Consumerist reader Paul works in the Internet retail business, and as such, knows how easily an order can get tangled up if the shipping and billing addresses don’t match. So after he’d moved, he made sure to change the address on his credit card before ordering an item on Amazon. Even that didn’t save him from the headache that followed.
He writes that since the Roomba he wanted from Amazon.com would be going to a new address than what he’d been using, he figured updating his American Express would head off any problems with his order. All seemed well as he received an order notification email and a subsequent email to let him know his order shipped.
Fast forward to 24 hours later when Amazon went into fraud-prevention mode. Sort of.
I received an email from Amazon stating (not asking, just stating as fact) that my account had been compromised, someone had made unauthorized purchases on my account, and that they had deleted the fraudulent orders. I quickly realized that somehow, my new address had triggered Amazon’s fraud detection. I thought it a bit dramatic and over the top that Amazon would just delete the order, not tell me what was supposedly bought, or where it was supposedly shipping to, and make absolutely no attempt to contact me before taking these steps to try and verify the order.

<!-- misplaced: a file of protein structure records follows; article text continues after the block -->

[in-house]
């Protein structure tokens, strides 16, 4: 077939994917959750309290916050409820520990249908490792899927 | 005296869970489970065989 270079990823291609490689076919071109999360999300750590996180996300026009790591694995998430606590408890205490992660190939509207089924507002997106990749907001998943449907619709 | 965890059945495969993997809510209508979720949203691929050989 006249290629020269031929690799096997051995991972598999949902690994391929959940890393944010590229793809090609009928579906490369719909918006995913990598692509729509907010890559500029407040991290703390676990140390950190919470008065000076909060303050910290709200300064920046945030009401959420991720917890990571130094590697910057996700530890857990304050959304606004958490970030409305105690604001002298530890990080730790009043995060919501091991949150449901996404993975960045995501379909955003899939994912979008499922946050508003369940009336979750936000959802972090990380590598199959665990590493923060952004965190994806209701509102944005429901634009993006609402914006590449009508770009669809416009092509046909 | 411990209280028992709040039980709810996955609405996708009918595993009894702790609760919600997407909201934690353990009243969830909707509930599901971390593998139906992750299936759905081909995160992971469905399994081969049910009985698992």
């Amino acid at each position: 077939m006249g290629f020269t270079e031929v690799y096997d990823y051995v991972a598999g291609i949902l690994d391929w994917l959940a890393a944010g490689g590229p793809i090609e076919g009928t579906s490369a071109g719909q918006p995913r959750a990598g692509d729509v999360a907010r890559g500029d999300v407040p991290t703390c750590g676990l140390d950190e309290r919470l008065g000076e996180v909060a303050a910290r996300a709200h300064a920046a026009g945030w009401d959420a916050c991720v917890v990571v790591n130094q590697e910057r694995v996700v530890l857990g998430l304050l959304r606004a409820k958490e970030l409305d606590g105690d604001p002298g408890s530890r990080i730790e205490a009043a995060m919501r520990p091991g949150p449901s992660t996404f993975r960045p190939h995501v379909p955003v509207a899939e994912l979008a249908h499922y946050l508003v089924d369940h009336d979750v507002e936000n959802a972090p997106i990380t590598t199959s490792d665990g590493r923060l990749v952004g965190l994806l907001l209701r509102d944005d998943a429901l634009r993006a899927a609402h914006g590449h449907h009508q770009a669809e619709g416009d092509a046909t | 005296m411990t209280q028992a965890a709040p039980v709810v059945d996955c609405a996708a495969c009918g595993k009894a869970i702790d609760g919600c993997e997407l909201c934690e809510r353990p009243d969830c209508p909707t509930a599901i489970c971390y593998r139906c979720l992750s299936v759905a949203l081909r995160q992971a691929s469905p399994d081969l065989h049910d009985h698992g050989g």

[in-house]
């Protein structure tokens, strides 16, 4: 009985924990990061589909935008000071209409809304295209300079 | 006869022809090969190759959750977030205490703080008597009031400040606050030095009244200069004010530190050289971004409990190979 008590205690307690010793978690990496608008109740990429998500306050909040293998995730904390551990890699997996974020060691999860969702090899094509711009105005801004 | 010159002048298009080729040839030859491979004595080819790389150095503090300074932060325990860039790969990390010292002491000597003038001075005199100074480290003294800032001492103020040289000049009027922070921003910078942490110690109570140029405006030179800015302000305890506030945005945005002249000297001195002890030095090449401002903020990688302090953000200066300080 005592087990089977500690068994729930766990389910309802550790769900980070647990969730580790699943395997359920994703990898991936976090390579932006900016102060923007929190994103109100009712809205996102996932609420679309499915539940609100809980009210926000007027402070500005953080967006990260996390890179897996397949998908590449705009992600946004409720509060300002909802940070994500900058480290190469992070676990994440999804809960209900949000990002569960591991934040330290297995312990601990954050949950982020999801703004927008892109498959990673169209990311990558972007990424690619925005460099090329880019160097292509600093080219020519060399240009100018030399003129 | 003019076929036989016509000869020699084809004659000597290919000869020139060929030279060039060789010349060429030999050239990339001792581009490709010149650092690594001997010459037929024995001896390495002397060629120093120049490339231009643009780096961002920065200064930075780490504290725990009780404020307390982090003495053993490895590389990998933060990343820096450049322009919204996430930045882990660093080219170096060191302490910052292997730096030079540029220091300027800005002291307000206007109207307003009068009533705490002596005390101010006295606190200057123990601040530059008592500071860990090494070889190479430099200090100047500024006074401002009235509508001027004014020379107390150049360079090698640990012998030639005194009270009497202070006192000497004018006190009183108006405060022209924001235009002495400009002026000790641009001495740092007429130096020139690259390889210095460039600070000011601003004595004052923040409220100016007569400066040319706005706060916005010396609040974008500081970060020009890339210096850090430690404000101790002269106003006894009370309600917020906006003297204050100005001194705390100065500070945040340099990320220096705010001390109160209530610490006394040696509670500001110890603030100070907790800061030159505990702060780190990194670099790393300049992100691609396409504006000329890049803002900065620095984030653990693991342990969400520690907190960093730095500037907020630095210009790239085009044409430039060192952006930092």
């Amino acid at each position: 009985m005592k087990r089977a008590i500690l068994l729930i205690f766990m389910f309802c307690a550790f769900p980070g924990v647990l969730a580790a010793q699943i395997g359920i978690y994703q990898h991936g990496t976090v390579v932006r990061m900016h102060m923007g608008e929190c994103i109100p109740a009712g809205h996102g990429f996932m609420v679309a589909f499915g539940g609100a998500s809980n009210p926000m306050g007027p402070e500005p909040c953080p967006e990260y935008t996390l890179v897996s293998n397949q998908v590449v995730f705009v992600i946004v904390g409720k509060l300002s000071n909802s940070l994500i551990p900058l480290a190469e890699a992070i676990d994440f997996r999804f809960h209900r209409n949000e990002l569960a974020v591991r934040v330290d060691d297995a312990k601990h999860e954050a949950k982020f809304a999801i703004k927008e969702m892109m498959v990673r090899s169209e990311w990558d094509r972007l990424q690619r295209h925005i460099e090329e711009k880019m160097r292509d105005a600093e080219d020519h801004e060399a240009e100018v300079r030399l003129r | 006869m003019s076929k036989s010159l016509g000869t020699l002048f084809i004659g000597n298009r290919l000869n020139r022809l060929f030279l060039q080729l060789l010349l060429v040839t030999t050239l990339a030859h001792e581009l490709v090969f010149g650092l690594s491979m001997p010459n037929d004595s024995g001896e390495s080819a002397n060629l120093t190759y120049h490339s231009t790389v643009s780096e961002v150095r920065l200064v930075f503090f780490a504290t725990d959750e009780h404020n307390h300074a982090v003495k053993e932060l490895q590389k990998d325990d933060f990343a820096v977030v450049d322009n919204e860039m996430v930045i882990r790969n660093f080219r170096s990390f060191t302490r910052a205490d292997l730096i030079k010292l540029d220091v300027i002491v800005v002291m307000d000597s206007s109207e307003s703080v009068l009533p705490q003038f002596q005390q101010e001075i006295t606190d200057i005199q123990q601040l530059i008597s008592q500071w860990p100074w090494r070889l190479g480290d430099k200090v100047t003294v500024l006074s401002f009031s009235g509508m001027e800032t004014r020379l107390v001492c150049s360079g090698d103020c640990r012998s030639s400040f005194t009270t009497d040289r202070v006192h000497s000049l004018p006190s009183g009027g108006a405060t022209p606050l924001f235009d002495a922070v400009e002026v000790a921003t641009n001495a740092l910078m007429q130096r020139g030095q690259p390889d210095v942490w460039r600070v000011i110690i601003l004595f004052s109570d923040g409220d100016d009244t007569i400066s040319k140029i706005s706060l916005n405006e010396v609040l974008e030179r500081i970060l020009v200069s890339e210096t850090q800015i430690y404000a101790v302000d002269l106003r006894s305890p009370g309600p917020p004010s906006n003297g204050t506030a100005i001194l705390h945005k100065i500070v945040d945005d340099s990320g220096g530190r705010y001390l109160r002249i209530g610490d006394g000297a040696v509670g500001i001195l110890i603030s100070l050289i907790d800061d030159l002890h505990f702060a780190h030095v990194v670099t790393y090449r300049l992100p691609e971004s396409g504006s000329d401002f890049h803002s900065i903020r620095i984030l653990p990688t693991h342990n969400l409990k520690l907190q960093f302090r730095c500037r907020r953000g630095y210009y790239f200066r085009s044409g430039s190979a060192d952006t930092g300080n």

That being said, I assumed if Amazon was doing all this, they would at least be recalling the in-transit shipment and refunding my credit card, so I went ahead and purchased the Roomba elsewhere. Then, another 24 hours later, the package arrives anyway.
He says he still wasn’t been able to get a return authorization from Amazon, as they’re treating the order as if it never existed. The charge on his card also has not been reversed.
He adds, “I can’t believe Amazon would unilaterally decide an order is fraudulent, delete it, but still ship the merchandise and not reverse the credit card transaction.”
After all, if Paul was an impostor, he’d be an impostor with a brand new Roomba, thanks to Amazon.